Chevrolet engines have powered some of IndyCar's biggest wins over the last six years.
Their drivers have won three of the first five races this season, four straight series titles and claimed the top four starting spots in Sunday's Indianapolis 500.
So why is there so much chatter about Chevy vs. Honda in Sunday's race? It's the one mountain Chevy continues to try and conquer.
"We have more horsepower at the top end, but race running's going to be different because you're not going to be flat out," 2016 series champ Simon Pagenaud said. "You're going to have to manage your tires, you're going to have to lift a lot and reaccelerate, and the Honda is really strong at that. So I think it's going to equalize the race, and I think there's a good chance it will show, which is fantastic."
Pagenaud knows both engines well.
He spent his first four seasons in the series working with Honda teams before switching to Roger Penske's powerhouse Chevy team in 2015.
Yet, as dominant as Chevy has been over the years outside Indy and as good as Penske's team has been on Indianapolis Motor Speedway's 2.5-mile oval, Honda continues to have the upper hand in the 500. Their cars have driven to victory lane 12 times over the past 14 years, including a run of nine straight (six coming when Honda was the series' sole-engine manufacturer).
Chevy has two 500 wins since returning to the series in 2012. But the engine battle is becoming far more competitive even at Indy where the disparity from the top qualifier to the last qualifier was cut from 11.083 mph in 2017 to 5.198 mph this year.
Drivers have already noticed a difference on the track, and casual fans who only watch the 500 might pick up on the changes, too.
"It's certainly exciting for the fans, for us, for the teams," said three-time Indy 500 winner Helio Castroneves, a Chevy-powered driver for Penske. "It's all about the end. Right now, we happen to be competitive so let's see what happens in the race."
Last year, Honda grabbed four of the top five spots and powered two-time Formula One champion Fernando Alonso to the race's rookie of the year award. The problem: Three Honda engines blew during the second half of the race and those still on the track worried they would face the same fate.
This year, some of those same questions could return after Marco Andretti blew an engine just hours before the start of the IndyCar Grand Prix. Still, Andretti has been fast and qualified 12th for the race.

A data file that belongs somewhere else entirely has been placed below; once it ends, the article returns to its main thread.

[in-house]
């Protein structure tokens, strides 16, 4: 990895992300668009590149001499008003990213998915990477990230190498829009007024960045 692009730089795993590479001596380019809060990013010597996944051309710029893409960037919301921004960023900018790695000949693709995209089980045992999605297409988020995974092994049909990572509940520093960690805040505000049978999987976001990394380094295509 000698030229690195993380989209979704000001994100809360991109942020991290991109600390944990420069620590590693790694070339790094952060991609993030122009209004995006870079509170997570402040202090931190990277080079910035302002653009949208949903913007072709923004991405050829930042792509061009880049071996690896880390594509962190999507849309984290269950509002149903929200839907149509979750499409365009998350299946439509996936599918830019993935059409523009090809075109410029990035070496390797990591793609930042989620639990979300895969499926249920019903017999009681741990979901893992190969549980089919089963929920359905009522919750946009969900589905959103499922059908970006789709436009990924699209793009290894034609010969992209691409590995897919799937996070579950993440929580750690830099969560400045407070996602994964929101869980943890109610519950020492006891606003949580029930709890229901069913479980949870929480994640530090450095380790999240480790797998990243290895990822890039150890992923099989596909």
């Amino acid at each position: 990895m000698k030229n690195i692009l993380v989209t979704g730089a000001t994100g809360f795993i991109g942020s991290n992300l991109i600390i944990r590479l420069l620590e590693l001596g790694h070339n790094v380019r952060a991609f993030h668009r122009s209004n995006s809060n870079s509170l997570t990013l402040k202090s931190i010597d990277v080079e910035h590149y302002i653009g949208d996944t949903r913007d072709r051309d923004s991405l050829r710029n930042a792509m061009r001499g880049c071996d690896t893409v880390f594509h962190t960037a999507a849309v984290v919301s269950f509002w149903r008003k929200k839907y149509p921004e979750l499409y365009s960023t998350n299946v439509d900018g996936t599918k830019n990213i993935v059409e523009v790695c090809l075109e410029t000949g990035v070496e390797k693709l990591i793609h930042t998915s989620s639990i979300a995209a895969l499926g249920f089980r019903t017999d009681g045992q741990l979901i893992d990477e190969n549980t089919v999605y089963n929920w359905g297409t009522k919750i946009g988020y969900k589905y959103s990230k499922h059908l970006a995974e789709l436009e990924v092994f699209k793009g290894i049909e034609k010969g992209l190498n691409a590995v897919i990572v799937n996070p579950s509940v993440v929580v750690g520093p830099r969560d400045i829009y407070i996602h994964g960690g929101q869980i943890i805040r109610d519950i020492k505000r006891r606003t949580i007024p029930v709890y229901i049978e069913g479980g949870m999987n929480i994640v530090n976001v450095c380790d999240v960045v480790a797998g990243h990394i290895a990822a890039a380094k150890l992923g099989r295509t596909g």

The new aero kits have drivers complaining about handling and passing on Sunday. Practice and qualifying speeds haven't provided many hints about what to expect, either.
The practice session Monday was the first time everybody worked heavily on race setups and attempted to run in traffic.
The result: Chevy and Honda each had five cars among the top 10, in practice led by 23-year-old Sage Karam at 226.461 mph in a Chevy. Ryan Hunter-Reay, the 2012 series champ and 2014 Indy winner with Andretti Autosport, was third-fastest at 224.820 — and No. 1 among the Honda teams.
Chevy, however, posted the top three non-tow speeds with rookie Kyle Kaiser leading the way at 221.107. Marco Andretti wound up fourth at 220.407 and was the top Honda car the list.
Four-time series champion Scott Dixon has learned not to read too much into all these numbers. The Chip Ganassi Racing star qualified ninth and is one of only two Honda drivers starting in the first three rows Sunday.
Last year, Honda took six of the top nine starting spots and had four of the top five cars at the finish line.
"I think there's a lot of good Honda cars. Hopefully this one is one of them," the 2008 Indy 500 winner said. "It showed pretty good, I think, in practice. But again it doesn't guarantee you anything. You've got to give it your best, put in the effort and work hard."
And hope for the best.
"I believe, even last year, even though the Hondas were really strong, we were able to fight in the end," Castroneves said. "It's all about being a good, balanced car."